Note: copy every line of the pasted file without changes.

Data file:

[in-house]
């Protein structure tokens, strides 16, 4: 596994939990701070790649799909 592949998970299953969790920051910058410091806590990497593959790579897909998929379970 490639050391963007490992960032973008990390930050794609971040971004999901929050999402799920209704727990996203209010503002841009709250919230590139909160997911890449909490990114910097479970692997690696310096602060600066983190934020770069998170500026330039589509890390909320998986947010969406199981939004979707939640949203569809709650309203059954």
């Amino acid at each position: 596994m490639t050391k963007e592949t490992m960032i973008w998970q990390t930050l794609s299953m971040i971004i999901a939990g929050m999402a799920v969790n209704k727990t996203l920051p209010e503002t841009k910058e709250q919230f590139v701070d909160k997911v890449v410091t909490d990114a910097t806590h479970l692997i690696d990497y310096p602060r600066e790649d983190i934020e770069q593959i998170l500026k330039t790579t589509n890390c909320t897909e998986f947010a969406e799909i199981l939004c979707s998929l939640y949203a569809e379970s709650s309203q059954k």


[in-house]
């Protein structure tokens, strides 16, 4: 596994939990701070790649799909 592949998970299953969790920051910058410091806590990497593959790579897909998929379970 490639050391963007490992960032973008990390930050794609971040971004999901929050999402799920209704727990996203209010503002841009709250919230590139909160997911890449909490990114910097479970692997690696310096602060600066983190934020770069998170500026330039589509890390909320998986947010969406199981939004979707939640949203569809709650309203059954």
């Amino acid at each position: 596994m490639t050391k963007e592949t490992m960032i973008w998970q990390t930050l794609s299953m971040i971004i999901a939990g929050m999402a799920v969790n209704k727990t996203l920051p209010e503002t841009k910058e709250q919230f590139v701070d909160k997911v890449v410091t909490d990114a910097t806590h479970l692997i690696d990497y310096p602060r600066e790649d983190i934020e770069q593959i998170l500026k330039t790579t589509n890390c909320t897909e998986f947010a969406e799909i199981l939004c979707s998929l939640y949203a569809e379970s709650s309203q059954k």